Aviation English: Challenges & Difficulties in the Coming Decade

I’ve shared this story before: When I was a Combat Search and Rescue pilot for the US Air Force, we were directed to move the squadron from southern Iraq to East Africa to support operations in the War against Terror. It was February 2004 and I was piloting an HC-130 southbound over the Red Sea having just flown across the land mass of Saudi Arabia. Enroute to Djibouti Air Base at Flight Level 270, I switched our communications frequency from Jeddah Center to Djibouti Approach.

“Djibouti Approach, this is Fever 34, Flight Level 270, north of you. About 30 minutes out. Request airport information.” Djibouti was not broadcasting Aerodrome Terminal Information Service (ATIS) at the time. The response from Djibouti Approach gave us a clue to the communication breakdown that would continue for the remainder of the flight. “Bonjour, Fevah! Land!” Did that mean “Cleared to land?” The entire crew was perplexed. We were over 100 miles away! And we did not yet have the landing runway information or area traffic.

No one on our crew spoke French, and the Djiboutian controllers didn’t speak English. I recall that on our final approach, the Djiboutians had managed to find a US Marine who spoke French and they tried to use him as a translator. This accomplished little however, because aviation operations was not part of his skillset. Thanks to our skilled navigator and good weather conditions, we landed in Djibouti without incident.

The importance of English for Aviation was impressed upon me. I learned about the worst ground accident in the history of Aviation. Teneriffe, 1977. 583 people lost their lives because of misunderstood English between a pilot and controller. There have been a handful of others since then.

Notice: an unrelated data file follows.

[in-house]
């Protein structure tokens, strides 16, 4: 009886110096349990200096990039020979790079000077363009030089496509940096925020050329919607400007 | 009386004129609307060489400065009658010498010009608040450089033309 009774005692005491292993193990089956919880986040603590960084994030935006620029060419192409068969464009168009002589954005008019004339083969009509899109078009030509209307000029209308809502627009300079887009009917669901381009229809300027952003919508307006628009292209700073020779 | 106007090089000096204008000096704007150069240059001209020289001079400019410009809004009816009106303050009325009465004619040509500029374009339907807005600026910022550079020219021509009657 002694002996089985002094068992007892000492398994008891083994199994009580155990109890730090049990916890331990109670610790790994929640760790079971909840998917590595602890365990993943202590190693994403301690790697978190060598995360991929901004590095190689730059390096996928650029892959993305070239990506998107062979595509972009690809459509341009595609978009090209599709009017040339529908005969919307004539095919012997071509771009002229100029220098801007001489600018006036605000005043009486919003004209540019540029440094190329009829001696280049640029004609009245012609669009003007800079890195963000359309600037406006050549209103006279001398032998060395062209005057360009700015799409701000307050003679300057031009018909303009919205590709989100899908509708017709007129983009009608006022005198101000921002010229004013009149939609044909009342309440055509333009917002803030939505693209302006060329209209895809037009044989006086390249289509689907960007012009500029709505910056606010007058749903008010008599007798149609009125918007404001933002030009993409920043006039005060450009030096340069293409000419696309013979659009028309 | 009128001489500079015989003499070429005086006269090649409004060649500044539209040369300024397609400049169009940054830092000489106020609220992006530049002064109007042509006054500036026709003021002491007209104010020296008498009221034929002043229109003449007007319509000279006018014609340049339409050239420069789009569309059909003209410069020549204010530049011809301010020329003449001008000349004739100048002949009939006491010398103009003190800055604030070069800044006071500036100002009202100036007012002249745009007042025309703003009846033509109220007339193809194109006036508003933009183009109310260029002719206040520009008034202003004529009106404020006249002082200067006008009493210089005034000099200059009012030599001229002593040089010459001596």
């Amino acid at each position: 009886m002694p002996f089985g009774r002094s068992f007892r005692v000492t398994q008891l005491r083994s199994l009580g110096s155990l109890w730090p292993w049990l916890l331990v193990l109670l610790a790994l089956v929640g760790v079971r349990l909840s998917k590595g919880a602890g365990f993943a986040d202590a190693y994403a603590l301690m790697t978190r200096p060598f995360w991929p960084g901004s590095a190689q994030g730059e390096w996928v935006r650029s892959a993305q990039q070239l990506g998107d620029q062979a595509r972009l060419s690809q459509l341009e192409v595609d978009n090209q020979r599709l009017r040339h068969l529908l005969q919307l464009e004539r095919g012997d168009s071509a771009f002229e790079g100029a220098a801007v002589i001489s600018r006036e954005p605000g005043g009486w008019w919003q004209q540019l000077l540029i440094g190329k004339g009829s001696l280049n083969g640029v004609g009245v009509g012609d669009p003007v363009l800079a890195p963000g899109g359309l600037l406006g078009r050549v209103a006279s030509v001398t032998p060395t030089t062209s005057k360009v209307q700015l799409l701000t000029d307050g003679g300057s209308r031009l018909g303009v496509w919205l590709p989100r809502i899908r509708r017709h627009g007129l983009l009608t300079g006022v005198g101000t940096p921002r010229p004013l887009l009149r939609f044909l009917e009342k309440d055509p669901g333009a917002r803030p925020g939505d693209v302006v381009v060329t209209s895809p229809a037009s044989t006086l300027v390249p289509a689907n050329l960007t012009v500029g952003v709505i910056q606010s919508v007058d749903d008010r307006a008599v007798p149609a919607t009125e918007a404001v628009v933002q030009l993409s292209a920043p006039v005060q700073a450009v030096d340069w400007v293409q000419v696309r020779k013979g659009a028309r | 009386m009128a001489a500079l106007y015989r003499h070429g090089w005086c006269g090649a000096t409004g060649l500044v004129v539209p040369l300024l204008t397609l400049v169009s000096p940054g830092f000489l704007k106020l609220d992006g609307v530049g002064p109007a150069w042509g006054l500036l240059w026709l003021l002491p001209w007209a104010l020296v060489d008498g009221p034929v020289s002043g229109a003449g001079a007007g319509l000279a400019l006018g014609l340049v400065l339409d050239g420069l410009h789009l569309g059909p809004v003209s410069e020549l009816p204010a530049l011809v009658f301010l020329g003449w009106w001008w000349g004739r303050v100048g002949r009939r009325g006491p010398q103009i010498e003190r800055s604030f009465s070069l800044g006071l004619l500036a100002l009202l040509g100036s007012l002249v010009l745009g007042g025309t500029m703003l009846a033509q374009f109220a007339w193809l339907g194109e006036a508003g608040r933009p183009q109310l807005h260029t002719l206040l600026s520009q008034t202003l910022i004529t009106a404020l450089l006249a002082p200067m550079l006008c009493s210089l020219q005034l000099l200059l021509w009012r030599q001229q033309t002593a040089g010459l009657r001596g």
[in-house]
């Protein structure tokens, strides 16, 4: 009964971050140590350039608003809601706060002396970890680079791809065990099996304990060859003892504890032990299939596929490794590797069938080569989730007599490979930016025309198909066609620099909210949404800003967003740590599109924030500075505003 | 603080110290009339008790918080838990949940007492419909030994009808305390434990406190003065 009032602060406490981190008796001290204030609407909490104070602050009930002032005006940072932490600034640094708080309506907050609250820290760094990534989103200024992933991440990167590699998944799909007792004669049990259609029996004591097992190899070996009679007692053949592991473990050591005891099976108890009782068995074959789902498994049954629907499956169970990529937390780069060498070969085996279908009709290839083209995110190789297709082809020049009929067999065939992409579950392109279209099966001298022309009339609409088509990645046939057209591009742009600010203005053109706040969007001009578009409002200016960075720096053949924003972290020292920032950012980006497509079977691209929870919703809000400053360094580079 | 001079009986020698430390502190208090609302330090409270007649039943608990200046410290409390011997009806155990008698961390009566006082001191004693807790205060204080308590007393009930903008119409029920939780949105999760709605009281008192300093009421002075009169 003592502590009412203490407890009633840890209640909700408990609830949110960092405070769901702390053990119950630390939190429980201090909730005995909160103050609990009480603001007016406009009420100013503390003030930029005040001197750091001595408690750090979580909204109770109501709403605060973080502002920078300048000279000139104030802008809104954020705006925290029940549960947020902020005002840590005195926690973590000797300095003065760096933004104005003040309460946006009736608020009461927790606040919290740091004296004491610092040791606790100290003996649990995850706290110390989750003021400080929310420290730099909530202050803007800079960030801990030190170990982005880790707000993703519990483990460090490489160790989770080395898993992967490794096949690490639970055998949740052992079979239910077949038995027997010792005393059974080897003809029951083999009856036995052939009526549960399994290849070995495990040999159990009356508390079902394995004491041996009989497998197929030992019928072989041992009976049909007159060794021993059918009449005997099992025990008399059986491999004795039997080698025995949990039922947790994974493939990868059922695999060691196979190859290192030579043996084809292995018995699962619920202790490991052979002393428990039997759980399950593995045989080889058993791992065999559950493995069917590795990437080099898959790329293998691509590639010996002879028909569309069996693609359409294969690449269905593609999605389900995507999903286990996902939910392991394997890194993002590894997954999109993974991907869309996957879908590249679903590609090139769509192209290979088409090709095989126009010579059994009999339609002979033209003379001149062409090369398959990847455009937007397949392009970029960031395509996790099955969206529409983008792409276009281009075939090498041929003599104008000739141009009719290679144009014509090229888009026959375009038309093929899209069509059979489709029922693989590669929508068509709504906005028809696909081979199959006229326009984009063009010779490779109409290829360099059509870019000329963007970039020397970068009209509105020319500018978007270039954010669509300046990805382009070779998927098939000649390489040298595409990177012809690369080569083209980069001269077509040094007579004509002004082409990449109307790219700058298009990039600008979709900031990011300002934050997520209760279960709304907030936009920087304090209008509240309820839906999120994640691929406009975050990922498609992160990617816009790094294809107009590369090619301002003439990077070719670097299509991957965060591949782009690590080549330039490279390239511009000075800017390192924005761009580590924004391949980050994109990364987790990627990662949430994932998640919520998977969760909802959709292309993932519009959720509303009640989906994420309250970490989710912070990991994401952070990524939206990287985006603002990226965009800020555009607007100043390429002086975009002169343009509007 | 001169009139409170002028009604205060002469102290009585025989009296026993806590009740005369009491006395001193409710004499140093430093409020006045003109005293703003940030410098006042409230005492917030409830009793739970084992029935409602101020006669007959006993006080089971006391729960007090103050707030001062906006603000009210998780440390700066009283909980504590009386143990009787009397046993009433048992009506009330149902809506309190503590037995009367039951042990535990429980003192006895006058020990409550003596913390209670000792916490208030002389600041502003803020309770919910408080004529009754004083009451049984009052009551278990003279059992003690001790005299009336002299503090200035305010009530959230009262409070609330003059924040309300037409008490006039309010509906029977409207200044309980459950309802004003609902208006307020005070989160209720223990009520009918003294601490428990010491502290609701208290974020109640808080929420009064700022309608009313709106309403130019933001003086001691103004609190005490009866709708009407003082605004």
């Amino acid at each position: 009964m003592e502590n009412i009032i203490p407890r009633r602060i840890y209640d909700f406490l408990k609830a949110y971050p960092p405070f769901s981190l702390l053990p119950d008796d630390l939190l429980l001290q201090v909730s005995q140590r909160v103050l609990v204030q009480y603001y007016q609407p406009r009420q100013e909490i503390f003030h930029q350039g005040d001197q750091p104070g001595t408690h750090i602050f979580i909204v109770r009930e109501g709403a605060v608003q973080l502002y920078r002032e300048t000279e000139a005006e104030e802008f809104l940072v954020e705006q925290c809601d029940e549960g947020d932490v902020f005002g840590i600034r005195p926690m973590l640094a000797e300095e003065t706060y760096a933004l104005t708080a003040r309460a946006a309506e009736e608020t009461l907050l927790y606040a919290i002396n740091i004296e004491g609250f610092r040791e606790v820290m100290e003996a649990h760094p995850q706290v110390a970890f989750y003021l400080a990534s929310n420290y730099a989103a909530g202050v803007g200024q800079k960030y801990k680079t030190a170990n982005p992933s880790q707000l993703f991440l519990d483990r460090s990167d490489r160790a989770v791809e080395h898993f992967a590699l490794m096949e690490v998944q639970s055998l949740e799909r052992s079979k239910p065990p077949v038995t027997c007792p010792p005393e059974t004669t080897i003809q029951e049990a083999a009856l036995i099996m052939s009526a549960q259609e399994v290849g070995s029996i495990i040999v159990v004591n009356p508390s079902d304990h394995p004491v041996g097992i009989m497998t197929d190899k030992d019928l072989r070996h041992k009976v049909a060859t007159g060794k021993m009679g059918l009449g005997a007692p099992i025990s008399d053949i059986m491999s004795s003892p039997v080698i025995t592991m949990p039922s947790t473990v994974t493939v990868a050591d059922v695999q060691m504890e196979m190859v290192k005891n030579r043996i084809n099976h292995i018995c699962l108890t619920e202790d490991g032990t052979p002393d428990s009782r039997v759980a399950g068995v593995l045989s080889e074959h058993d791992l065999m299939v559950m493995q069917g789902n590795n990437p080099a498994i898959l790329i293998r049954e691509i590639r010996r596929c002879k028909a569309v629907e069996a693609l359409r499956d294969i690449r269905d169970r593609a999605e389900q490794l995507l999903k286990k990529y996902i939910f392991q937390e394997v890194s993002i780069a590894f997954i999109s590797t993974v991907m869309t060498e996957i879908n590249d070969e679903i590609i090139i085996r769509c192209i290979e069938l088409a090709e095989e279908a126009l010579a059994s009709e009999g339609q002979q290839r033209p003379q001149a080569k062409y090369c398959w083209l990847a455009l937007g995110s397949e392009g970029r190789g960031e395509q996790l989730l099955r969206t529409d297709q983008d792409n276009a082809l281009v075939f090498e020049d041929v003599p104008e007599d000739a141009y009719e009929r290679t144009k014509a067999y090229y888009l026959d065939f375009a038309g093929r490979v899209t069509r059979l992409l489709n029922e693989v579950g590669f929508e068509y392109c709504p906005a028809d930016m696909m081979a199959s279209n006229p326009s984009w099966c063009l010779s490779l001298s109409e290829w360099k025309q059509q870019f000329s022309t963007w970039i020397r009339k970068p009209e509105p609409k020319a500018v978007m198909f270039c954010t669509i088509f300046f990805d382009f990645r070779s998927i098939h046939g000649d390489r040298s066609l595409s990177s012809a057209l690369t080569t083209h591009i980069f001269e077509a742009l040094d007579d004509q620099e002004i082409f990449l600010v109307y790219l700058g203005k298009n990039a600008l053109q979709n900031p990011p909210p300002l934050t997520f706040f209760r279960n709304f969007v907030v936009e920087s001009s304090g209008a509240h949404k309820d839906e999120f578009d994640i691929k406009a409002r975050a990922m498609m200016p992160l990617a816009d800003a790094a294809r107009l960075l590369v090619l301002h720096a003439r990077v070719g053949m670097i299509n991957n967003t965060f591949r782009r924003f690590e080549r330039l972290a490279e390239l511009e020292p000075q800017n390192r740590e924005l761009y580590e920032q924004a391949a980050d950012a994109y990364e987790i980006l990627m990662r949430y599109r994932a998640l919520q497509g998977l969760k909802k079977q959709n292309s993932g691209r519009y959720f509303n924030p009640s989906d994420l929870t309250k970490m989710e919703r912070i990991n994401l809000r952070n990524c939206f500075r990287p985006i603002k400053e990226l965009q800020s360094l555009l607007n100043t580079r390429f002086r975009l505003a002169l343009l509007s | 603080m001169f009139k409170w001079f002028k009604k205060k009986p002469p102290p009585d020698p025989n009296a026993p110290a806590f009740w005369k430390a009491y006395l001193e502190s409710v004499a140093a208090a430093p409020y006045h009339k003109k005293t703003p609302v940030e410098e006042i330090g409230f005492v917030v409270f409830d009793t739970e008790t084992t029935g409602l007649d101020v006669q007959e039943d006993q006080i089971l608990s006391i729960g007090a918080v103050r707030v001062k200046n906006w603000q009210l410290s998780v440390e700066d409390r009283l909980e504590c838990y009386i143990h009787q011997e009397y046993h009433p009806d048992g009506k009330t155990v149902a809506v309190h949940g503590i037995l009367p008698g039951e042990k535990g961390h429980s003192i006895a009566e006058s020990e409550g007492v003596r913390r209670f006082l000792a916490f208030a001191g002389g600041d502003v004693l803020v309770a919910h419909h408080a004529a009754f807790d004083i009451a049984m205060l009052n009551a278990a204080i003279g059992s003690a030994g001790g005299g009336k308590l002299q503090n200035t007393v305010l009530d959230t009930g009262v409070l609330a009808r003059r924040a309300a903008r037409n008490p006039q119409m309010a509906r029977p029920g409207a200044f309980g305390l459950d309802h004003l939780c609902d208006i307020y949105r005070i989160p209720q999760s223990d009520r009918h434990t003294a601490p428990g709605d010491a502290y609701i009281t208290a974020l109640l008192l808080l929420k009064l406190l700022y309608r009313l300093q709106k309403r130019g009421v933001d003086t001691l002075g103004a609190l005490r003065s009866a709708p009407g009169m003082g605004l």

We cannot tolerate the language gap excuse for lost lives. When it comes to English proficiency, the regulatory guidance is relatively new and misunderstood. It’s also misapplied, and not well enforced. We’re trying, but we’re not there yet. While the ICAO Language Proficiency scale and the level 4 standard developed in 2003 represents progress, there is more to be done.

Many airlines or operational entities believe they’ve solved the issue of competency in Aviation English, because they hire only pilots who test at ICAO English level 5 or above. While this practice is smart, it doesn’t mitigate the pilot’s responsibility nor the airline’s responsibility to ensure they remain operationally proficient in English, as with any other maneuver they must remain proficient at.

Many of my colleagues fear that it will take another serious disaster and loss of lives to bring about a more serious approach to this issue. Stricter regulations and enforced compliance will then be imposed upon the industry. I ask, “Why wait for a disaster, that embarrasses your airline, and kills precious loved ones?”

What initiatives are we taking now to impose compliance measures responsibly and avoid a major disaster? What can we do better? If you’re a stakeholder (English teacher, government aviation authority, airline exec, flight instructor or flight school operator, ATC or pilot), I invite your input, and I look forward to hearing from you.

7 Responses to “Aviation English: Challenges & Difficulties in the Coming Decade”

  1. Connie Says: